It’s been widely reported Ben Stiller wouldn’t sign on to direct “Escape at Dannemora” until the script was grounded in facts, but his responsibility to the story didn’t end there. Stiller has shown the seven-part Showtime limited series — recounting Richard Matt and David Sweat’s elaborate 2015 prison breakout — to a slew of the real people involved in the escape, including Matt’s daughter, the victims’ families, and New York state Inspector General Catherine Leahy Scott.
“One of the first things [the Inspector General] said to us when they saw it was they were really glad that Episode 6 was there,” Stiller said in an interview with IndieWire. “They felt it really made it clear that these two criminals were in prison for a reason; that these were not victimless crimes — these guys were murderers — and they felt it was responsible [to show that].”
Up until the penultimate episode, each entry of “Escape at Dannemora” proceeded in sequence, starting when Matt (Benicio Del Toro) and Sweat (Paul Dano) began to plan their breakout and concluding in Episode 5 with their successful escape. But Episode 6 flashed back to depict the crimes each future inmate committed and why Tilly Mitchell (Patricia Arquette), the woman who helped them escape, may have gone as far as she did.
“I think we had to do something that addressed what they had done to get into prison — why they were in there,” Stiller said. “I think it would have been irresponsible not to, in terms of telling the story and understanding who these two guys were.”
Stiller knew the audience would “naturally identify” with the series’ lead characters and felt Episode 6 provided a visceral — and vital — about-face.
“They’ve done something — intellectually, you know that, but until you kind of experience it, you can’t feel it,” he said.
Part of the reason for all those screenings was Stiller’s desire to balance the dark side of these people’s crimes with their inherent humanity. Skewing too far toward their mistakes could make them seem monstrous and leave the audience cold, while evoking too much sympathy might disparage the memories of their victims — and the victims’ families.
“The challenge is you’re making a show that’s entertainment, but also there were people who were affected by it,” Stiller said. “We did as much research as we could do, [but] reaching out is hard because these are real people.”
In David Sweat’s storyline, the audience watches patrol officer Kevin J. Tarsia as he goes about his “mundane” overnight shift. It’s only near the end of his night that he spots suspicious activity in a parking lot, pulls in to investigate, and is shot and run over by Sweat and his accomplices. Stiller said he wanted the sequence to feel “graphic and real,” but also evoke the peculiar nature of the crime.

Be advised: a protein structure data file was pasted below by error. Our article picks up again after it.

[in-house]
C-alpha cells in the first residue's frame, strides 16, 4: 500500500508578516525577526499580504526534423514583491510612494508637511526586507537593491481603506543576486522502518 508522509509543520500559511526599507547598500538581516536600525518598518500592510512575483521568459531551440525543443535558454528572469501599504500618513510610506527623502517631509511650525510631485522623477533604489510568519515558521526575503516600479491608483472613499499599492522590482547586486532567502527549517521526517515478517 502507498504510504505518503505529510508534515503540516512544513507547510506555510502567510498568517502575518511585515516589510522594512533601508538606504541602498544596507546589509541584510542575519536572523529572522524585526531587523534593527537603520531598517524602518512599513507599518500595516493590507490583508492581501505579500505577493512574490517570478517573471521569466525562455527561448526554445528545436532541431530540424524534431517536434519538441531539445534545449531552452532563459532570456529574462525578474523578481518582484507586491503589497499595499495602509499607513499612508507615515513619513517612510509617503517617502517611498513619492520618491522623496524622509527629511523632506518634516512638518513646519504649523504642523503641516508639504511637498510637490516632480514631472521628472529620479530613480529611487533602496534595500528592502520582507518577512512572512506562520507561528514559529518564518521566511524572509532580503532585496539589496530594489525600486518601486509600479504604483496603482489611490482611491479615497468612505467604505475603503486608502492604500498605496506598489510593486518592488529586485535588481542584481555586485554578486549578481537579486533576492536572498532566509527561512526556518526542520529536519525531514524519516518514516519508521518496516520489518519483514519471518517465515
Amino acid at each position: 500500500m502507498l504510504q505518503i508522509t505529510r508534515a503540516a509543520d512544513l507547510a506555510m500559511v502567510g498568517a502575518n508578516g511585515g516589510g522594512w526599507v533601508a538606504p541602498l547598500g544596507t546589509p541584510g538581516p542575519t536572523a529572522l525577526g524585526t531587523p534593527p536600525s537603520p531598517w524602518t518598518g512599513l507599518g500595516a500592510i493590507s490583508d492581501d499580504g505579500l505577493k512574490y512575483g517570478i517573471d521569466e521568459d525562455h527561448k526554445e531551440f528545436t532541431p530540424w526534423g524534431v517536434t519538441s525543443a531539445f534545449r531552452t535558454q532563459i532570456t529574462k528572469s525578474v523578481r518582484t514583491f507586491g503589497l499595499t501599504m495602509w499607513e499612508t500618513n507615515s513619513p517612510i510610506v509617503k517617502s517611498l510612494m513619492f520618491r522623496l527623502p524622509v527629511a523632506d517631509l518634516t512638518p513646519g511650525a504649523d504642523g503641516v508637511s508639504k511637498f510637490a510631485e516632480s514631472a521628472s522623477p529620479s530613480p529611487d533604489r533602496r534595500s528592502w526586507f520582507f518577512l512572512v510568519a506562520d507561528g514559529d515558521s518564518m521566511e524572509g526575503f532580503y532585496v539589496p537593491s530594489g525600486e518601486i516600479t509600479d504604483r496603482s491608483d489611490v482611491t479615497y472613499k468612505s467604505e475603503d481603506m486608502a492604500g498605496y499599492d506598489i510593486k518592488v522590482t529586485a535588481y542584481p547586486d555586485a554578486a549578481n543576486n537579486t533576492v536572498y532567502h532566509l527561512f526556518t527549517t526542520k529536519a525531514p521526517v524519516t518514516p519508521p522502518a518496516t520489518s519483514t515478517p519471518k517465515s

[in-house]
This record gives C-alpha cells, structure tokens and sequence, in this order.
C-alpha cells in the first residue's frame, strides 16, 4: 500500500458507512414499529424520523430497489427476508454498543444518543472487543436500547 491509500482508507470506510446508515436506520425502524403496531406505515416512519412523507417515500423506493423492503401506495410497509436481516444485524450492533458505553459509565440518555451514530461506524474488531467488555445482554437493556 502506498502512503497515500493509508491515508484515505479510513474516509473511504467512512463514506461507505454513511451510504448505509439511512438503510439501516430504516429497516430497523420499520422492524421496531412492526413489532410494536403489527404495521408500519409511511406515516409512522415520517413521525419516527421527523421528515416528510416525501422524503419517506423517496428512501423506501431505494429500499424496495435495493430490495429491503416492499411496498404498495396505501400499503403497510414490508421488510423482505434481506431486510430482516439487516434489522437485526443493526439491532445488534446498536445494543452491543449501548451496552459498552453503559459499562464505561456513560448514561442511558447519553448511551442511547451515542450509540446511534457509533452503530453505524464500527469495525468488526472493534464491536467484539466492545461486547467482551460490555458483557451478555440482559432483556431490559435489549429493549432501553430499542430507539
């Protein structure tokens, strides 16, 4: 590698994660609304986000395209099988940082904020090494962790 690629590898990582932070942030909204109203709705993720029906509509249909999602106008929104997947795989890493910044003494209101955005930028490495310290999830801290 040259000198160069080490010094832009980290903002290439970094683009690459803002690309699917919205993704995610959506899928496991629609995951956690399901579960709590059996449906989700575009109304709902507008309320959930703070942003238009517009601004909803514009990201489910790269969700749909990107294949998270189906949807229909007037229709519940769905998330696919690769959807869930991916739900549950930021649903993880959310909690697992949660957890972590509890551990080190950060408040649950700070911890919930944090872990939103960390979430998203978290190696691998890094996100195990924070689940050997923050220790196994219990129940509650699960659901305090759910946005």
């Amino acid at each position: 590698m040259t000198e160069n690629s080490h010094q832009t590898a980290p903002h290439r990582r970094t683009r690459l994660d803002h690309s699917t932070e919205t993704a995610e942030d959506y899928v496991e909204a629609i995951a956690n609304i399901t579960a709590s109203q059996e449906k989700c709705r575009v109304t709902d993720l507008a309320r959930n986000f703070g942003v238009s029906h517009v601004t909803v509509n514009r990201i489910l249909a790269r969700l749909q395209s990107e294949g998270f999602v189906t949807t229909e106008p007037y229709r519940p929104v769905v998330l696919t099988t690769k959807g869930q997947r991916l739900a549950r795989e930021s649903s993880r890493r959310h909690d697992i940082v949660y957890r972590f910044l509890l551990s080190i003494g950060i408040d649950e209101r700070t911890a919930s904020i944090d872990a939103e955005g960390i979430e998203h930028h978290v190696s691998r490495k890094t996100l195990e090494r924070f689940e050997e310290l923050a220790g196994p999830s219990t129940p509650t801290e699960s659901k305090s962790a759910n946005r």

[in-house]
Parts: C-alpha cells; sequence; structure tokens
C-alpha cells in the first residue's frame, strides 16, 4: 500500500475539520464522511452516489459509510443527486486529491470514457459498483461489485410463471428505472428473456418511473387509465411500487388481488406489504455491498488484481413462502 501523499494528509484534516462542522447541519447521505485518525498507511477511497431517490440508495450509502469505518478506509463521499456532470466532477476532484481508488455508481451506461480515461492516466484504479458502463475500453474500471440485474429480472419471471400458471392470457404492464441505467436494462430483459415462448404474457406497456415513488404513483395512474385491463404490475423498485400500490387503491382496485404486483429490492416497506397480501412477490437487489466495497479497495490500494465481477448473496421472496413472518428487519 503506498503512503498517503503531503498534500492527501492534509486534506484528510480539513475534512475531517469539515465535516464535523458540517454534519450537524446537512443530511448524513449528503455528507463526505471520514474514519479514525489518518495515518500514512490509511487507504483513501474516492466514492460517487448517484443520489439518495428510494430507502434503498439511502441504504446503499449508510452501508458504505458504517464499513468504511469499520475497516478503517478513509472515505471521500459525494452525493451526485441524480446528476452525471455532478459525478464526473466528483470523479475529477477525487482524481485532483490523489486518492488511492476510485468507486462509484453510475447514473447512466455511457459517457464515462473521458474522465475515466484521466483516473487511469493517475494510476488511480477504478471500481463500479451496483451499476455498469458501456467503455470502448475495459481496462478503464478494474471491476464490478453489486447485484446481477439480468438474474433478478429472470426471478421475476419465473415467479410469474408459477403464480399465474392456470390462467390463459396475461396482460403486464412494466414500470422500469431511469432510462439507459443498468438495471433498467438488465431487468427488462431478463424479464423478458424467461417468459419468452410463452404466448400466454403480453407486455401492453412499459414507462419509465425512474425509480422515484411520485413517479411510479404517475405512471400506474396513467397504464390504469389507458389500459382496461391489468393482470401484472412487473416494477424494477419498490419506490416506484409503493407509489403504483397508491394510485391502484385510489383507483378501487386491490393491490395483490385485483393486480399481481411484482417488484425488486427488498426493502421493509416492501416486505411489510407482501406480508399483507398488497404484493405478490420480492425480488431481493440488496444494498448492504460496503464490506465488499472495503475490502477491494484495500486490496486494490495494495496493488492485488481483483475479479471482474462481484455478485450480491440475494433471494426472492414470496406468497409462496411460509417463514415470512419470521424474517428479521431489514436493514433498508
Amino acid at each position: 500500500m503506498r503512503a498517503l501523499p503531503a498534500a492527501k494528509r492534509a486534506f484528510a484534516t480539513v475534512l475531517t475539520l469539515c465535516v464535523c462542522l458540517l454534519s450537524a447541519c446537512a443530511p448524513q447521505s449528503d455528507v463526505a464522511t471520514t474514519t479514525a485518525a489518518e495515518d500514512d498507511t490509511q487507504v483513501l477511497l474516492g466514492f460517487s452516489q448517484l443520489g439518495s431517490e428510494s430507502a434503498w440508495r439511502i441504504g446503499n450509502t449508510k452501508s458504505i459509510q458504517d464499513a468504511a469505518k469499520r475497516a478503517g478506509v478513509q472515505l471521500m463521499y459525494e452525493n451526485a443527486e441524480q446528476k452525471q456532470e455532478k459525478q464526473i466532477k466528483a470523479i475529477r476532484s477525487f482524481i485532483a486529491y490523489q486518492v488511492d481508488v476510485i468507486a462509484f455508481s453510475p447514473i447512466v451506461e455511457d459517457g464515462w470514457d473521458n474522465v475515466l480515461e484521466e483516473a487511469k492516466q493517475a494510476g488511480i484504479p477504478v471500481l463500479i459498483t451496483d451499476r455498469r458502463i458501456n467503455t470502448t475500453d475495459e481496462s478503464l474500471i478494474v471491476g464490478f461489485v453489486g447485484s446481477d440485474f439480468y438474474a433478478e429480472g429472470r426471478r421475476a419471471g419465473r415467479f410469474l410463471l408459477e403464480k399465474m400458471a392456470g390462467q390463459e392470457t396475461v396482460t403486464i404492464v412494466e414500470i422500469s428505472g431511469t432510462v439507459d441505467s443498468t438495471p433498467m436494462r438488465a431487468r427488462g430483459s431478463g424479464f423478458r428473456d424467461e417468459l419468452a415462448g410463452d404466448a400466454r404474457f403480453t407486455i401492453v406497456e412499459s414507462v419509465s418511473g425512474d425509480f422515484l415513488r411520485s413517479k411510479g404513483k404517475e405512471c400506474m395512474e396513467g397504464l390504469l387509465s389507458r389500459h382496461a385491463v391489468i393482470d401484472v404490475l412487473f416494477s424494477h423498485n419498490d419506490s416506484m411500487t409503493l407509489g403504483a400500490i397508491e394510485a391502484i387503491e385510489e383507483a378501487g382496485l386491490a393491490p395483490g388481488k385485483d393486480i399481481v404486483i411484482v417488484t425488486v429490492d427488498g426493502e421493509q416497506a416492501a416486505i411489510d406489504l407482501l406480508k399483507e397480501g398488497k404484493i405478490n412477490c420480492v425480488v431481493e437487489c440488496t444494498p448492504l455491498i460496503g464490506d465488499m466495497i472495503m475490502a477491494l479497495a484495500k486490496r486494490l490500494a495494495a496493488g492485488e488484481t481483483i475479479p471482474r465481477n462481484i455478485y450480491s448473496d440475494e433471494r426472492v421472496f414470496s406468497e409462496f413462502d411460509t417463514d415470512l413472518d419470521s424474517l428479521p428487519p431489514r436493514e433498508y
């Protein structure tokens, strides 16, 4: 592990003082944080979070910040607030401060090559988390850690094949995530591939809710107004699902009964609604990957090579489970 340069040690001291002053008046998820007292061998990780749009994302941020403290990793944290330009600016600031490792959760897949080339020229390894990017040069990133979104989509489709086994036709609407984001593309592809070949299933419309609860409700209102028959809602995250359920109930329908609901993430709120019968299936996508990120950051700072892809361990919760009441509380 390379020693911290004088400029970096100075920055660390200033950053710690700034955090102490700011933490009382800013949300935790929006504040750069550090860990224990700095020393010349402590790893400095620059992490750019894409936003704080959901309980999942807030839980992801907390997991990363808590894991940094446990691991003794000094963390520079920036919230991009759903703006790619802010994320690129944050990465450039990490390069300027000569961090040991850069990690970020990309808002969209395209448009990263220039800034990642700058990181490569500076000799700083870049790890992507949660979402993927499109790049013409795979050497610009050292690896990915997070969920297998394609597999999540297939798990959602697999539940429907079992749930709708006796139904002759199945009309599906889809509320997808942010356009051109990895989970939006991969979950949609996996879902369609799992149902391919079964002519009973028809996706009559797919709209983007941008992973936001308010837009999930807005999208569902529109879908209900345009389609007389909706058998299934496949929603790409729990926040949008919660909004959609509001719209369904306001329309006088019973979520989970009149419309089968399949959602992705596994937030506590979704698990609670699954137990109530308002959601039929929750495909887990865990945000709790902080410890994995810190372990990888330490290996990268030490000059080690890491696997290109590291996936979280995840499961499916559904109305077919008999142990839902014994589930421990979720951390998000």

“It’s a very strange thing that happened,” Stiller said. “It’s hard to understand why he did what he did. I brought it up when we talked to [the real] David Sweat, and he didn’t really want to talk about it. I think he has another version of what happened — not that he claims he didn’t do it, but it’s just a strange crime in terms of what they did to that police officer, why that happened, why he ran them over. It was just a gruesome thing.”
Matt’s backstory starts with him showing up at his former boss’ doorstep in the middle of the night, ransacking the house, and eventually kidnapping and killing William Rickerson. Stiller wanted the calculated, drawn-out, and unprovoked nature of Matt’s crime to clash with Sweat’s actions.
“I don’t think [Sweat] was a cold-blooded killer in the way Richard Matt seemed like he was,” Stiller said. “They both were capable of violence, but Sweat’s crime seemed like an impulse crime.”
Mitchell, meanwhile, was shown cheating on her then-husband Tobey (Charlie Hofheimer) with her future husband, Lyle (Eric Lange). When she was caught, she tricks Lyle into helping her gain custody of her children, in what Stiller described as an “emotionally graphic” form of violence.
“We did talk to the woman who saw her and Lyle having sex by the train tracks — just to verify [and] see how they even did that. How would she get away with doing something like that [at work]? We ended up hiding them in the bushes, but in reality, they were on the long slope leading up to the train track. From what we understand, she was intentionally trying to incite Tobey — we call him Kenny in the show — to show that he was violent so she could help get custody of the kids.”
Despite all the fact-checking, screenings, and subsequent approvals, Episode 6 is a risk. As Stiller notes, people’s tolerance of violence is subjective, and coming from him, any amount of it is a surprise. The series overall has been a departure from Stiller’s past directorial efforts, including “Zealander,” “Tropic Thunder,” and “The Secret Life of Walter Mitty,” but Episode 6 is the most graphic entry yet. And Stiller said he’s “nervous.”
“There was always a reaction when [viewers] got to Episode 6,” Stiller said. “But this is different because it’s played out over the last five weeks. It’s actually had time to marinate with people […] and that time makes it almost feel like there’s more at stake.”
Stiller said he’s “loving” the reception so far. He said it’s the first time he’s chosen to “really engage” with fans on social media, and the steady rise in ratings has been refreshing.
“In the movie world, it’s like all or nothing on the first weekend, and it’s very tough because people make great films — sometimes big releases, sometimes small releases — that really don’t get seen,” Stiller said. “It’s been nice that the audience has been growing every week, so people are watching it — and I know what it’s like to have a movie nobody watches [laughs]. It’s not fun.”